Princess Theatre

206 N. Walnut Street,
Bloomington, IN 47404

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Additional Info

Previously operated by: Publix Theaters Corporation, Theatrical Managers Inc., Y. & W. Management Corp.

Architects: John L. Nichols

Firms: Nichols & Son

Functions: Bar, Restaurant

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Princess Theatre

The Princess Theatre was built in 1913. It was equipped with a 2 manual Estay theatre pipe organ. It was added to the National Register of Historic Places in 1983 as Building number 83000112. The architect is listed as John L. Nichols. The front part of the auditorium and stage house collapsed and condominiums were built on the site. The front and foyer of the building was used as a restaurant, but closed around 2018 when the building was damaged by a fire. It has since reopened as the Alchemy Bar & Restaurant.

Contributed by Lost Memory

Recent comments (view all 10 comments)

Esteyman on April 18, 2006 at 9:07 pm

Does anyone know if the Estey theater organ that was installed in the Princess Theater in Bloomington, IN, is still there?

kencmcintyre on May 22, 2006 at 11:00 pm

It looks like there is (or was) a Mexican restaurant in the lobby:

vpauld on August 27, 2011 at 3:10 pm

The restaurant in this old theater is not called the Princess restaurant as the caption states. It is called El Norteno.

Joe Vogel
Joe Vogel on August 18, 2014 at 11:22 pm

Bloomingpedia says that John Harris built the Princess Theatre in 1913. It was designed by the firm of Nichols & Nichols. John L. Nichols had previously been in a partnership with his son, Bridge Nichols, who died in 1911. He returned to solo practice in 1914 after his brother, Leo Morton Nichols, left the firm after little more than a year.

In 1923, the Princess was remodeled, again with plans by John Nichols, and an addition doubled the size of the auditorium. The theater closed in 1981. In 1985, the addition to the auditorium collapsed. The building was restored in 1986 and has since served as a restaurant.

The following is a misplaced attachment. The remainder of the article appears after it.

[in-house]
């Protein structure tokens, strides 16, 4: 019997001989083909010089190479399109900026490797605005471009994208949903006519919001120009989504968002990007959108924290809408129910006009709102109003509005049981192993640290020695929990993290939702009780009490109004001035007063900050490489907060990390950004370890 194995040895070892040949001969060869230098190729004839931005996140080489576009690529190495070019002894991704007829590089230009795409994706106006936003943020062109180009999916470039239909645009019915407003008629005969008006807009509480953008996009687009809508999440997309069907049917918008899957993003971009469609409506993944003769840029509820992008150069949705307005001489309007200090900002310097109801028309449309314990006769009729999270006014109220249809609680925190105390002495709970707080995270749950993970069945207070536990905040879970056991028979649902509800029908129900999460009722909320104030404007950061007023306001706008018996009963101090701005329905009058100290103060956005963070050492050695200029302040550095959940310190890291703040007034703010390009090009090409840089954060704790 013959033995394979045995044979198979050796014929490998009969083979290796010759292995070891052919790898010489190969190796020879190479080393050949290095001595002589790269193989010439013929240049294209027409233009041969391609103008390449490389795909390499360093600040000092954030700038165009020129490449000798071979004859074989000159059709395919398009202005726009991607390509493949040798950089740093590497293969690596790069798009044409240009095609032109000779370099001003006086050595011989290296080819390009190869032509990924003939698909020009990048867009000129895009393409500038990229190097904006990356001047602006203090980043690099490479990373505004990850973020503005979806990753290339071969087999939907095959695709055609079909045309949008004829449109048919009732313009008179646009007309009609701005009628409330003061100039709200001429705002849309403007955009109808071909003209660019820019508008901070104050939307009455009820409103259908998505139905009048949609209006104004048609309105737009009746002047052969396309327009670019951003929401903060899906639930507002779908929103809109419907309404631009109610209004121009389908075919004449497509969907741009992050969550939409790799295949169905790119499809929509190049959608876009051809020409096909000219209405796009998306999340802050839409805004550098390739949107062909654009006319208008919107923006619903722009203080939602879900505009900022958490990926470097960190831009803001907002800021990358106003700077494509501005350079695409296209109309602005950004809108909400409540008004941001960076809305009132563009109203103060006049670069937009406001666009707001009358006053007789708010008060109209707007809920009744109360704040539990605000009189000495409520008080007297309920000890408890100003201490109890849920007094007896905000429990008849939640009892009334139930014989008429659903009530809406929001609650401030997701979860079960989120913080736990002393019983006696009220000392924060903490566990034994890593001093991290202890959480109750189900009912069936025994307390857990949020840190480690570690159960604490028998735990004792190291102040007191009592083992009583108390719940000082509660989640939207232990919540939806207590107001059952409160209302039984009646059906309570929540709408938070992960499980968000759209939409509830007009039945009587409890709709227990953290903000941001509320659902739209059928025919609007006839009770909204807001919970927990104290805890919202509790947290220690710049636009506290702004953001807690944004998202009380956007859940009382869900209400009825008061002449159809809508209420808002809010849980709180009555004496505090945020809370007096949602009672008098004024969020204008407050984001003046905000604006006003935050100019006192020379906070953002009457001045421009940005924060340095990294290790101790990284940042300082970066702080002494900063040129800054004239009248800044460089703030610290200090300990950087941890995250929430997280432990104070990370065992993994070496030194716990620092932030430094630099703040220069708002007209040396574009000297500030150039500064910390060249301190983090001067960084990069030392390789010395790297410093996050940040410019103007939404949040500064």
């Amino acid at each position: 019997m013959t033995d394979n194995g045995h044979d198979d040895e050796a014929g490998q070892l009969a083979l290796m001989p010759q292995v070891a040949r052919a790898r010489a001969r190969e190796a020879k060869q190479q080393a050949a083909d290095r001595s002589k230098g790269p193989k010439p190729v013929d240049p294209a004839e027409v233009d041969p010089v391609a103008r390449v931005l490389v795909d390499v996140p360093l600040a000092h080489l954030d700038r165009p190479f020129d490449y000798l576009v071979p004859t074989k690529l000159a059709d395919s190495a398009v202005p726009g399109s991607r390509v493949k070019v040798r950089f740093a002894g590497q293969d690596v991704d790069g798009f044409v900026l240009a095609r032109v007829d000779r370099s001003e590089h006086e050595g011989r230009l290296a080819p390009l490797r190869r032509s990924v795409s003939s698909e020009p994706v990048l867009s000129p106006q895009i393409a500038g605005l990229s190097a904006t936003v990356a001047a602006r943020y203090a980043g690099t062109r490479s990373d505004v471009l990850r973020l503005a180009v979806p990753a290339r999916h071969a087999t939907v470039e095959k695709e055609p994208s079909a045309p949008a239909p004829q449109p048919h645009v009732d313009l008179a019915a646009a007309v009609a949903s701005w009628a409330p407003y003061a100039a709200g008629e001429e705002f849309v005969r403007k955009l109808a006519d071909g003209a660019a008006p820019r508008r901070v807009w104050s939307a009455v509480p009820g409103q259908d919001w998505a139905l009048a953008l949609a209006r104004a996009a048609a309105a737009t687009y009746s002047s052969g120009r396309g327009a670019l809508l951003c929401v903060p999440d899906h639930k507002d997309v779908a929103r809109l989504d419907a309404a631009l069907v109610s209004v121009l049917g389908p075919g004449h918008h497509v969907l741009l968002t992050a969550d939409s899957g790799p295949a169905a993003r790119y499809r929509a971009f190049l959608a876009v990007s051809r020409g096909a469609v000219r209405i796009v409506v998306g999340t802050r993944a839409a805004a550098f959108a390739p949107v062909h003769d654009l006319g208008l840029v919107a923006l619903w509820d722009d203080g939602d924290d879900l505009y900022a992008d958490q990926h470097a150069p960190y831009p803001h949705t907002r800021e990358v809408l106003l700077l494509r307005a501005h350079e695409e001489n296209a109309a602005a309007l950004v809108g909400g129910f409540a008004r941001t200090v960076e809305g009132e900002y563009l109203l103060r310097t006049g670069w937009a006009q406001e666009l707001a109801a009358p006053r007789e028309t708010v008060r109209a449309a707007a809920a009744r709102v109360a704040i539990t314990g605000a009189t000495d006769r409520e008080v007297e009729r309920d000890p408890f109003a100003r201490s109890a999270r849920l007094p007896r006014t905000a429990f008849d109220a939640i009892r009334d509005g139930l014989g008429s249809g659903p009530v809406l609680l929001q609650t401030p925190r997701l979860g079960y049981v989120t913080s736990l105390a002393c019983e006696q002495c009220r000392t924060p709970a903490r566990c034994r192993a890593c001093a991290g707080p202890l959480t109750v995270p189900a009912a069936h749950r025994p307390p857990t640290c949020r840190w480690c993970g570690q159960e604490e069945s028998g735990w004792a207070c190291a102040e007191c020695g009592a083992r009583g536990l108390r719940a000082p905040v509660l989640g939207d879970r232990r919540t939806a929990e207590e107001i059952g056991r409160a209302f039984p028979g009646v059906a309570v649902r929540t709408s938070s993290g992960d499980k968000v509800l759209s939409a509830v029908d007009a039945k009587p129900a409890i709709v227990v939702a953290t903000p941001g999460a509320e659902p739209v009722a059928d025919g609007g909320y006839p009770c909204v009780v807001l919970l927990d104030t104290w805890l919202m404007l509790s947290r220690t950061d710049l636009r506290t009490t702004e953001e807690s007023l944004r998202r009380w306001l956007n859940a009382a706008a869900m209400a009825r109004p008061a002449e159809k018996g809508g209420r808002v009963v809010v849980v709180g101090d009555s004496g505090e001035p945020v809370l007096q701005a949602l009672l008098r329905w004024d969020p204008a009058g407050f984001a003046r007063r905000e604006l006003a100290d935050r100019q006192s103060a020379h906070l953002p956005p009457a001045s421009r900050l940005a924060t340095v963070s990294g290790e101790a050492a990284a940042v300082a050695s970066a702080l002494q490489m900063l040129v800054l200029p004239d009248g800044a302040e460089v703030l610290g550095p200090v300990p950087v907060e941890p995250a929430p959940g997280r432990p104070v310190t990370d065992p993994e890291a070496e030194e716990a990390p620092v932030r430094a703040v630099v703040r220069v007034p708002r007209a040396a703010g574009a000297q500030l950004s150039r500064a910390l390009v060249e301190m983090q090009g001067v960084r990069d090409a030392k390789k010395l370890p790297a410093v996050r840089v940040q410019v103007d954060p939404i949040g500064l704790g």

DavidAE on August 19, 2014 at 5:45 pm

Esteyman, if my memory serves me correctly, Dennis James removed the organ from the Princess in 1968-69 and installed it in a television studio on IU’s campus where he showed it to me. We were in the Marching 100 at the time.

Found this site that contains the following :“June 8, 1985 – Princess Theatre – 6th and Walnut – No fire, unexpected building collapse. Building was fortunately empty at time of collapse”

DavidAE on May 8, 2018 at 5:49 am

Found this on the Stanford Theatre wed site: Dennis James received his education as an organ performance major at Indiana University (BMus), (MMus), and continued with post graduate studies at Ohio State University and at Arizona State University. While he was in college, Dennis helped restore an Estey pipe organ once played by Hoagy Carmichael that was formerly in the Princess Theatre in Bloomington, Indiana, and he played that organ for campus silent film screenings.

DavidAE on January 4, 2019 at 4:00 am

The Princess Theater transformed into an upscale bar and restaurant called Alchemy. But, it’s now closed because of a fire that caused extensive damage. It’s unclear if the restaurant will reopen. link

DavidAE on July 24, 2022 at 3:40 am

Current information on the Princess plus a little history update. The façade of the theatre was listed in the National Register of Historic Places in 1983. The front half of the auditorium and stage walls collapsed in 1985. This area was razed and condominiums and commercial storeroom facilities were constructed in their place. The area that once contained the foyer and lobby has been renovated throughout the years for use as a variety of restaurants and was most recently home to a restaurant called the Village Pub.

Denverpalace on December 9, 2022 at 1:28 am

In April 1933 the Federal bankruptcy referee announced that this theater, formerly operated by Publix-Fitzpatrick-McElroy, Inc., was sold to the newly formed Theatrical Managers, Inc. The new company includes veteran theatrical operators V.U. Young of Gary, IN, and C.J. Wolf of Wheeling, WV; and Pierre Goodrich and Leslie Colvin, both of Indianapolis.

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